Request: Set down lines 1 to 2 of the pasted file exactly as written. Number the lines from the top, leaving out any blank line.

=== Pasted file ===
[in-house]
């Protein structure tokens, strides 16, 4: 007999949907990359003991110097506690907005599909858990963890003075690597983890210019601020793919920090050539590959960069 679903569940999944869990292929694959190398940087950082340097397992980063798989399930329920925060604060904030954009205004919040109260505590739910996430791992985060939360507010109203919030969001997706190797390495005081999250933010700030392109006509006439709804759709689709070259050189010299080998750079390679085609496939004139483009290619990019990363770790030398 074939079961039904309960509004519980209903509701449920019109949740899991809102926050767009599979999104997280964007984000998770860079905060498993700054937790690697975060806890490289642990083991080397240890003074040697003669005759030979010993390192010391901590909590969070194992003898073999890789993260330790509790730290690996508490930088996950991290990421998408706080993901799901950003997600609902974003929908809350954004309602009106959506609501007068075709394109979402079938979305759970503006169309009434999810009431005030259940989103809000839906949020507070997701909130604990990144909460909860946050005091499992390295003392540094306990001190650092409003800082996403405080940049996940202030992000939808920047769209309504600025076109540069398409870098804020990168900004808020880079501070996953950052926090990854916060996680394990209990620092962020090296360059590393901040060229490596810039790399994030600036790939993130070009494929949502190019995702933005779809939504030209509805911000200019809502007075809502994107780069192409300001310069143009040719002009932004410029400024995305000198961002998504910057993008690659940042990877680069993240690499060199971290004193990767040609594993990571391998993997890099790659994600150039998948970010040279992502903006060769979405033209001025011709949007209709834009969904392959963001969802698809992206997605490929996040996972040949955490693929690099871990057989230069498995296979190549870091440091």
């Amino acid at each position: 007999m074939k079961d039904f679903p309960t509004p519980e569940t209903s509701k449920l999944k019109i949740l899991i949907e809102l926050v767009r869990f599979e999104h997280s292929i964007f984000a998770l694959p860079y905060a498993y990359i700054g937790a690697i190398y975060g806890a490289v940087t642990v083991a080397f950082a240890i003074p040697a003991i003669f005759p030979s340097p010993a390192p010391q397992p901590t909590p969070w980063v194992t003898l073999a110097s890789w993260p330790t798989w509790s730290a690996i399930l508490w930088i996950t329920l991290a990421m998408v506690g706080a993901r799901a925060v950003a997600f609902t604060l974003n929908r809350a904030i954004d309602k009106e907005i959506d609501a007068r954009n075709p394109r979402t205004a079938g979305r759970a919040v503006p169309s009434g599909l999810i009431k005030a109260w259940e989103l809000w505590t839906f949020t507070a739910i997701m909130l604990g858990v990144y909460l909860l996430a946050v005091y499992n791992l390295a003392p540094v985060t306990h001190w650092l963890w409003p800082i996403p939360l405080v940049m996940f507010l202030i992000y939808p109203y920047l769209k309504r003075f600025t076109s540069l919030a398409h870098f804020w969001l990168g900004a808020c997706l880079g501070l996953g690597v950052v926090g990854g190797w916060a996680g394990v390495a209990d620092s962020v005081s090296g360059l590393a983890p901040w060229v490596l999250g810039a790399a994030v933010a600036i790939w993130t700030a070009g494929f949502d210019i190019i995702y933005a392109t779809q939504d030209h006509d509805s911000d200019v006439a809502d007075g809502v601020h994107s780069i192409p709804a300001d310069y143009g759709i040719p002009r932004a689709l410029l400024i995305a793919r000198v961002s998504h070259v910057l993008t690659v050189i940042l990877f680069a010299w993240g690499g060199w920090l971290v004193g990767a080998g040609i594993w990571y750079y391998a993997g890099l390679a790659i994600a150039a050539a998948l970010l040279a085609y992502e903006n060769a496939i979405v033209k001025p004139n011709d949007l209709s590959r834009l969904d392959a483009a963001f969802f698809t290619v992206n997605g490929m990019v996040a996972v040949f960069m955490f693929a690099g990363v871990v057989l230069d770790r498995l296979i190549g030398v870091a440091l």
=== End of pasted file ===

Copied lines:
[in-house]
């Protein structure tokens, strides 16, 4: 007999949907990359003991110097506690907005599909858990963890003075690597983890210019601020793919920090050539590959960069 679903569940999944869990292929694959190398940087950082340097397992980063798989399930329920925060604060904030954009205004919040109260505590739910996430791992985060939360507010109203919030969001997706190797390495005081999250933010700030392109006509006439709804759709689709070259050189010299080998750079390679085609496939004139483009290619990019990363770790030398 074939079961039904309960509004519980209903509701449920019109949740899991809102926050767009599979999104997280964007984000998770860079905060498993700054937790690697975060806890490289642990083991080397240890003074040697003669005759030979010993390192010391901590909590969070194992003898073999890789993260330790509790730290690996508490930088996950991290990421998408706080993901799901950003997600609902974003929908809350954004309602009106959506609501007068075709394109979402079938979305759970503006169309009434999810009431005030259940989103809000839906949020507070997701909130604990990144909460909860946050005091499992390295003392540094306990001190650092409003800082996403405080940049996940202030992000939808920047769209309504600025076109540069398409870098804020990168900004808020880079501070996953950052926090990854916060996680394990209990620092962020090296360059590393901040060229490596810039790399994030600036790939993130070009494929949502190019995702933005779809939504030209509805911000200019809502007075809502994107780069192409300001310069143009040719002009932004410029400024995305000198961002998504910057993008690659940042990877680069993240690499060199971290004193990767040609594993990571391998993997890099790659994600150039998948970010040279992502903006060769979405033209001025011709949007209709834009969904392959963001969802698809992206997605490929996040996972040949955490693929690099871990057989230069498995296979190549870091440091």